Fetterman (D), who originally underestimated the severity of the blow just before the primary election in May and has been slowly getting back on the campaign trail, said earlier this month that he is “grateful” to be alive. On Wednesday, he said the comment from his Republican foe, who hosted a reality show giving medical advice, had drawn the race to a new rhetorical level.
“I had a stroke. I survived it,” Fetterman said in a statement. “I know politics can be bad, but even then, I could never imagine making fun of someone for their health challenges.”
In addition to that statement, Fetterman’s campaign on Wednesday was also released a letter of more than 100 doctors in the state criticized Oz for what they said is his history of “promoting unproven, ill-advised and sometimes potentially dangerous treatments.”
“As a celebrity TV doctor, Mehmet Oz has displayed a shameful disregard for medical science and the well-being of his audience,” the doctors wrote in the letter.
Oz has promoted dubious weight loss cures and in the early days of the coronavirus pandemic suggested chloroquine and hydroxychloroquine as treatments for Covid-19.
In one report released Wednesday, the House select subcommittee on the coronavirus crisis said White House officials and outside allies like Oz also pressured federal officials in 2020 to authorize hydroxychlorine as a treatment for the coronavirus.
The latest clash between Fetterman and Oz comes as Democrats seek to maintain their slim grip on the Senate in midterm elections, which have historically seen losses for the party that controls the White House. Oz narrowly won the Republican nomination thanks in part to his personal wealth and an endorsement from former President Donald Trump.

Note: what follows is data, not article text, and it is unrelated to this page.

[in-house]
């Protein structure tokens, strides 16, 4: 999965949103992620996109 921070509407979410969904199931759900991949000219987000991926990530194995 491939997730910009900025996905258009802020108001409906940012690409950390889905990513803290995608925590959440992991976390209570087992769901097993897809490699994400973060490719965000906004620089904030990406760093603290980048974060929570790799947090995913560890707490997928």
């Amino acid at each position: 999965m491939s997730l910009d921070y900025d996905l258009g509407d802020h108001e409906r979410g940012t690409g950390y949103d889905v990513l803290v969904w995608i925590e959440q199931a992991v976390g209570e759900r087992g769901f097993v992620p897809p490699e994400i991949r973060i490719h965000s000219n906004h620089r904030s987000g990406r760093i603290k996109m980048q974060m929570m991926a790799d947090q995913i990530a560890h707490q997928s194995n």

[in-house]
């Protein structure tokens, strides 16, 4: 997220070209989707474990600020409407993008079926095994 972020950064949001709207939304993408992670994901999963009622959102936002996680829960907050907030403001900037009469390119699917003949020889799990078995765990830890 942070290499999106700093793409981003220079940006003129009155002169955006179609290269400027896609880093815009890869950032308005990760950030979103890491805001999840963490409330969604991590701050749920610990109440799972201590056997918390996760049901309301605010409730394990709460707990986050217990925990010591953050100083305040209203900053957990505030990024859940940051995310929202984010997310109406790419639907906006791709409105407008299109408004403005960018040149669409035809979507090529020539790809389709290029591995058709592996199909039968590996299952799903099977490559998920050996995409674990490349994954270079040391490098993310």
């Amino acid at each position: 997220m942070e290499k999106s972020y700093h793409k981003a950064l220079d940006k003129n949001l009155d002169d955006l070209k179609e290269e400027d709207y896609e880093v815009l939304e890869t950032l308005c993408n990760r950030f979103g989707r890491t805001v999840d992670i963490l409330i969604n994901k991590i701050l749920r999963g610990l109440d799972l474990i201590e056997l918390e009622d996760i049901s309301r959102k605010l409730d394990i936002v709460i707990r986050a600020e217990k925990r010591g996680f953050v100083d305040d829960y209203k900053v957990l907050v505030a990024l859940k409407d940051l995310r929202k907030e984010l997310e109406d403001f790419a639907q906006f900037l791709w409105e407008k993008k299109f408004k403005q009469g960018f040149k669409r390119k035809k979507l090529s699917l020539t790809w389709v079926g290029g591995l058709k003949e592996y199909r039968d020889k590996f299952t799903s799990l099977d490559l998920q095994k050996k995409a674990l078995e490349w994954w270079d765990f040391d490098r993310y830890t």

The candidates have exchanged barbs in public statements and through social networks. Fetterman’s team sought to portray Oz as a wealthy New Jersey pickpocket; Team Oz is portraying Fetterman as a soft-on-crime, sanctuary city supporting socialist.
Race memes have, at times, produced unintentionally hilarious moments and helped increase the perception that momentum it’s with Fetterman. In April, Oz was released a video where, in an attempt to discuss inflation, he bought vegetables in a supermarket. “That’s $20 per gross!” Oz said in the video.
The video later went viral after viewers noticed that Oz said he had shopped at a “Wegner’s,” which doesn’t exist but looked like a combination of Redner’s and Wegman’s supermarkets, and that most people would call what he was putting together, simply, like a vegetable tray.
The Oz campaign, in its criticism of Fetterman’s eating habits on Tuesday, has kept the issue alive for more than a week. Meanwhile, Fetterman has capitalized on it, saying his campaign has raised half a million dollars for the video, including $65,000 from a poster with the words: “Wegners: Let Them Eat Crudite.”
Fetterman also mocked Oz after The Daily Beast reveals he owns 10 properties, instead of the two he had publicly admitted.
Oz defended himself by saying he bought his homes with his own money — a blow to Fetterman, who relied on substantial financial help from his family until he became lieutenant governor in 2019.
Both are running for the seat held by Sen. Patrick J. Toomey (R-Pa.), who is retiring at the end of his term.